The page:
by Mike Masnick
Mon, Jun 8th 2009 8:32pm
We were just discussing if a security auditor should be liable for giving a company a passing grade if there's later a security breach. Considering that it's pretty much impossible to be perfectly secure, and there were always some things that could go wrong, it seemed like a bad idea to hold auditors liable, except in situations where there was obvious fraud or gross negligence. And now, there's evidence that security professionals may try to trick auditors, raising even more questions about why auditors should be liable. Michael Scott points us to the news that a recent survey of security pros found that 20% admit to having cheated or knowing others who cheated in order to pass a security audit. Now, the phrasing can be misleading -- by saying that "they did or they know someone who did" it could (in theory) just be one guy who cheated... who happens to know a lot of other security professionals. So, it would certainly require a bit more research to determine how widespread the cheating is. It's also not clear how many times the cheating occurred. If it's every audit, that's one thing. If it just happened once and the issue was fixed, that's quite different. Still, it's more evidence that you can't just blame the auditors -- especially when the security pros at the company may not be completely truthful in providing info to the auditors.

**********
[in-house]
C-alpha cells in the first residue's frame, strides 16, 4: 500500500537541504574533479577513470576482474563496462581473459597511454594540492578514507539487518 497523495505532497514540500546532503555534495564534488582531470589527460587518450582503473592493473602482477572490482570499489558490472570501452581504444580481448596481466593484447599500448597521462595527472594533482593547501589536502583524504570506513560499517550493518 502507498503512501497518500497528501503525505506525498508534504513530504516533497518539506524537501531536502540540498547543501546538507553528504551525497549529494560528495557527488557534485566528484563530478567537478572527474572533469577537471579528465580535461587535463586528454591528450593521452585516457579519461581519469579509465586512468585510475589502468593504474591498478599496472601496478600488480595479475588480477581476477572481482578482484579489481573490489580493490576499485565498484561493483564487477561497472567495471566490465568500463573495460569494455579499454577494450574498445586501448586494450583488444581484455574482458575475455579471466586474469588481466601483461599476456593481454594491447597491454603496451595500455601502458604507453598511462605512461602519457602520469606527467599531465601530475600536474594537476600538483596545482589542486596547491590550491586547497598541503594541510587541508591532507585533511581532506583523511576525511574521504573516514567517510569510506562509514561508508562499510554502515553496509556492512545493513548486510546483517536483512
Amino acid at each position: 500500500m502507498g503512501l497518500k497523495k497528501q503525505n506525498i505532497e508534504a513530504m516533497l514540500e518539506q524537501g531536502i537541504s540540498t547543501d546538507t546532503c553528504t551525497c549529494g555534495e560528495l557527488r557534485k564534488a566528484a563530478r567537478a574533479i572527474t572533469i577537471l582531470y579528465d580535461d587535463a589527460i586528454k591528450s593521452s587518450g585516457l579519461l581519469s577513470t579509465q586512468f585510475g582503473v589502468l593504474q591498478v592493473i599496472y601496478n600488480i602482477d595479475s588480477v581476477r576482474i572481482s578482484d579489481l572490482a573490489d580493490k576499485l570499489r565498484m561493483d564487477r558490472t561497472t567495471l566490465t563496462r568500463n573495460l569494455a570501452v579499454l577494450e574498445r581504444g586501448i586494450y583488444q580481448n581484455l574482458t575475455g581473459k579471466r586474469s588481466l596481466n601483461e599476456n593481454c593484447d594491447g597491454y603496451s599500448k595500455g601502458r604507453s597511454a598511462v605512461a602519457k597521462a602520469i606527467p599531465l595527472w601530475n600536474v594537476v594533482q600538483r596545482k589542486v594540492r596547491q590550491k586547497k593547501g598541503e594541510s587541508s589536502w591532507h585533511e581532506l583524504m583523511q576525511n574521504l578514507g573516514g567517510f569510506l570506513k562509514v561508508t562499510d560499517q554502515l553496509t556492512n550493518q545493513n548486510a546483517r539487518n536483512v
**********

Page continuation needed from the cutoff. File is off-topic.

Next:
If you liked this post, you may also be interested in...
- Netflix CEO Says Annoyed VPN Users Are 'Inconsequential'
- RIAA: How Dare The Internet Use The DMCA That We Wrote To Build Useful Services!
- CNBC Asks Readers To Submit Their Password To Check Its Strength Into Exploitable Widget
- Senator Wyden Lays Out New 'Compact For Privacy & Security In The Digital Age' In Response To Surveillance/Encryption Fights
- Former DHS Secretary Says We Can Make Airports Safer From Terrorists By Rearranging Security Checkpoints